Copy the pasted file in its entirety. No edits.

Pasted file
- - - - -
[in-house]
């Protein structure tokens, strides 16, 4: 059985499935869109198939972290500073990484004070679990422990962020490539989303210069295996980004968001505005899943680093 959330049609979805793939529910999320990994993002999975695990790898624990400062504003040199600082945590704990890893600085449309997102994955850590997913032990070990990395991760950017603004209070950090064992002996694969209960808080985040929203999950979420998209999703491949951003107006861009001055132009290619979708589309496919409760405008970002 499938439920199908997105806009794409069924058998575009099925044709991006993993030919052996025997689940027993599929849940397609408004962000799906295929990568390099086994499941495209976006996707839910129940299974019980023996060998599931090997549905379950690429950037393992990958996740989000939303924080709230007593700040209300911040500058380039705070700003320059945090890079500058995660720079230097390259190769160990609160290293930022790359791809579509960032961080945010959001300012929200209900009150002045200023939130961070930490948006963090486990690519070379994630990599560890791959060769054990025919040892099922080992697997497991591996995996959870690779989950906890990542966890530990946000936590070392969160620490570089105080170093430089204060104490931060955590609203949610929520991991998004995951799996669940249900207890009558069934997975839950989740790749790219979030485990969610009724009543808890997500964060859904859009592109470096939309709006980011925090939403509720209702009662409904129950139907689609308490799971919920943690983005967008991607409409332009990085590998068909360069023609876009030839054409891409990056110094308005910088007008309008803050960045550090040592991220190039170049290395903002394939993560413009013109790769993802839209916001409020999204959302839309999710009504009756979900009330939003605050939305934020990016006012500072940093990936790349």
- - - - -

[in-house]
């Protein structure tokens, strides 16, 4: 059985499935869109198939972290500073990484004070679990422990962020490539989303210069295996980004968001505005899943680093 959330049609979805793939529910999320990994993002999975695990790898624990400062504003040199600082945590704990890893600085449309997102994955850590997913032990070990990395991760950017603004209070950090064992002996694969209960808080985040929203999950979420998209999703491949951003107006861009001055132009290619979708589309496919409760405008970002 499938439920199908997105806009794409069924058998575009099925044709991006993993030919052996025997689940027993599929849940397609408004962000799906295929990568390099086994499941495209976006996707839910129940299974019980023996060998599931090997549905379950690429950037393992990958996740989000939303924080709230007593700040209300911040500058380039705070700003320059945090890079500058995660720079230097390259190769160990609160290293930022790359791809579509960032961080945010959001300012929200209900009150002045200023939130961070930490948006963090486990690519070379994630990599560890791959060769054990025919040892099922080992697997497991591996995996959870690779989950906890990542966890530990946000936590070392969160620490570089105080170093430089204060104490931060955590609203949610929520991991998004995951799996669940249900207890009558069934997975839950989740790749790219979030485990969610009724009543808890997500964060859904859009592109470096939309709006980011925090939403509720209702009662409904129950139907689609308490799971919920943690983005967008991607409409332009990085590998068909360069023609876009030839054409891409990056110094308005910088007008309008803050960045550090040592991220190039170049290395903002394939993560413009013109790769993802839209916001409020999204959302839309999710009504009756979900009330939003605050939305934020990016006012500072940093990936790349």